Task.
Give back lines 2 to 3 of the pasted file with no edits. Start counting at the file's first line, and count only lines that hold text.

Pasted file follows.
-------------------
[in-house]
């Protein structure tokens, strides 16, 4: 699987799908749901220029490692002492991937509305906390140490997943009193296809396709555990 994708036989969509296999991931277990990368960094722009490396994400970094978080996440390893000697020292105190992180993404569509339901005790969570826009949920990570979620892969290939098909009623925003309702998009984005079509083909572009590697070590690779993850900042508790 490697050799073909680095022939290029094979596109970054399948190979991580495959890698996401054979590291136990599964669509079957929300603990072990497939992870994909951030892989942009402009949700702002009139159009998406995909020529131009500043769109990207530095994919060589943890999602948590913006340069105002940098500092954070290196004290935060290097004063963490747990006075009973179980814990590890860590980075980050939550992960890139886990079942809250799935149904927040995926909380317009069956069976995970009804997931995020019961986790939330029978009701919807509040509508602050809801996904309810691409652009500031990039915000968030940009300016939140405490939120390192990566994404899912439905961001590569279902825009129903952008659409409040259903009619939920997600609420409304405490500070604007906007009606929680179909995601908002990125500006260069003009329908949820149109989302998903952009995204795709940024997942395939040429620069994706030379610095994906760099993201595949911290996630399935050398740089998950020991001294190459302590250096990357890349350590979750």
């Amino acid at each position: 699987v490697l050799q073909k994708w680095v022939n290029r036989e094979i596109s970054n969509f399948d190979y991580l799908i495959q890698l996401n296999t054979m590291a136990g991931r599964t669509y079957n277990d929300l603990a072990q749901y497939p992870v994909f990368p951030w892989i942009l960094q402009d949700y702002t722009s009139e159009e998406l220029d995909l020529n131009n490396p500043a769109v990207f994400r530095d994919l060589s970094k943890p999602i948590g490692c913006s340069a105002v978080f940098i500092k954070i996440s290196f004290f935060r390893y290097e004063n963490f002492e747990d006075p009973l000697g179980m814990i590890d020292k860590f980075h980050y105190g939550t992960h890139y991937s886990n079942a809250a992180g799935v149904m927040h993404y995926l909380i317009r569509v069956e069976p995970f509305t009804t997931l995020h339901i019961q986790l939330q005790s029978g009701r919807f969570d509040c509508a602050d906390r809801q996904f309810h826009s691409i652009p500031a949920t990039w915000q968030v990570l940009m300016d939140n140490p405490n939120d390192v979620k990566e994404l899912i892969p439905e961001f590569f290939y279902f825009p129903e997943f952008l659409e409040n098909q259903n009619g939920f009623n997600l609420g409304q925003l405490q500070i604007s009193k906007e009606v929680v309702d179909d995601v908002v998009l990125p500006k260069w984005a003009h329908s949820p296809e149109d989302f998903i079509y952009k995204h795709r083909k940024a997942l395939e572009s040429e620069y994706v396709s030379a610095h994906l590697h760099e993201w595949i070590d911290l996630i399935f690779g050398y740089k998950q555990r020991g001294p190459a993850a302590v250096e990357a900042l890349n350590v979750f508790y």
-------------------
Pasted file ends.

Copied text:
């Protein structure tokens, strides 16, 4: 699987799908749901220029490692002492991937509305906390140490997943009193296809396709555990 994708036989969509296999991931277990990368960094722009490396994400970094978080996440390893000697020292105190992180993404569509339901005790969570826009949920990570979620892969290939098909009623925003309702998009984005079509083909572009590697070590690779993850900042508790 490697050799073909680095022939290029094979596109970054399948190979991580495959890698996401054979590291136990599964669509079957929300603990072990497939992870994909951030892989942009402009949700702002009139159009998406995909020529131009500043769109990207530095994919060589943890999602948590913006340069105002940098500092954070290196004290935060290097004063963490747990006075009973179980814990590890860590980075980050939550992960890139886990079942809250799935149904927040995926909380317009069956069976995970009804997931995020019961986790939330029978009701919807509040509508602050809801996904309810691409652009500031990039915000968030940009300016939140405490939120390192990566994404899912439905961001590569279902825009129903952008659409409040259903009619939920997600609420409304405490500070604007906007009606929680179909995601908002990125500006260069003009329908949820149109989302998903952009995204795709940024997942395939040429620069994706030379610095994906760099993201595949911290996630399935050398740089998950020991001294190459302590250096990357890349350590979750």
């Amino acid at each position: 699987v490697l050799q073909k994708w680095v022939n290029r036989e094979i596109s970054n969509f399948d190979y991580l799908i495959q890698l996401n296999t054979m590291a136990g991931r599964t669509y079957n277990d929300l603990a072990q749901y497939p992870v994909f990368p951030w892989i942009l960094q402009d949700y702002t722009s009139e159009e998406l220029d995909l020529n131009n490396p500043a769109v990207f994400r530095d994919l060589s970094k943890p999602i948590g490692c913006s340069a105002v978080f940098i500092k954070i996440s290196f004290f935060r390893y290097e004063n963490f002492e747990d006075p009973l000697g179980m814990i590890d020292k860590f980075h980050y105190g939550t992960h890139y991937s886990n079942a809250a992180g799935v149904m927040h993404y995926l909380i317009r569509v069956e069976p995970f509305t009804t997931l995020h339901i019961q986790l939330q005790s029978g009701r919807f969570d509040c509508a602050d906390r809801q996904f309810h826009s691409i652009p500031a949920t990039w915000q968030v990570l940009m300016d939140n140490p405490n939120d390192v979620k990566e994404l899912i892969p439905e961001f590569f290939y279902f825009p129903e997943f952008l659409e409040n098909q259903n009619g939920f009623n997600l609420g409304q925003l405490q500070i604007s009193k906007e009606v929680v309702d179909d995601v908002v998009l990125p500006k260069w984005a003009h329908s949820p296809e149109d989302f998903i079509y952009k995204h795709r083909k940024a997942l395939e572009s040429e620069y994706v396709s030379a610095h994906l590697h760099e993201w595949i070590d911290l996630i399935f690779g050398y740089k998950q555990r020991g001294p190459a993850a302590v250096e990357a900042l890349n350590v979750f508790y």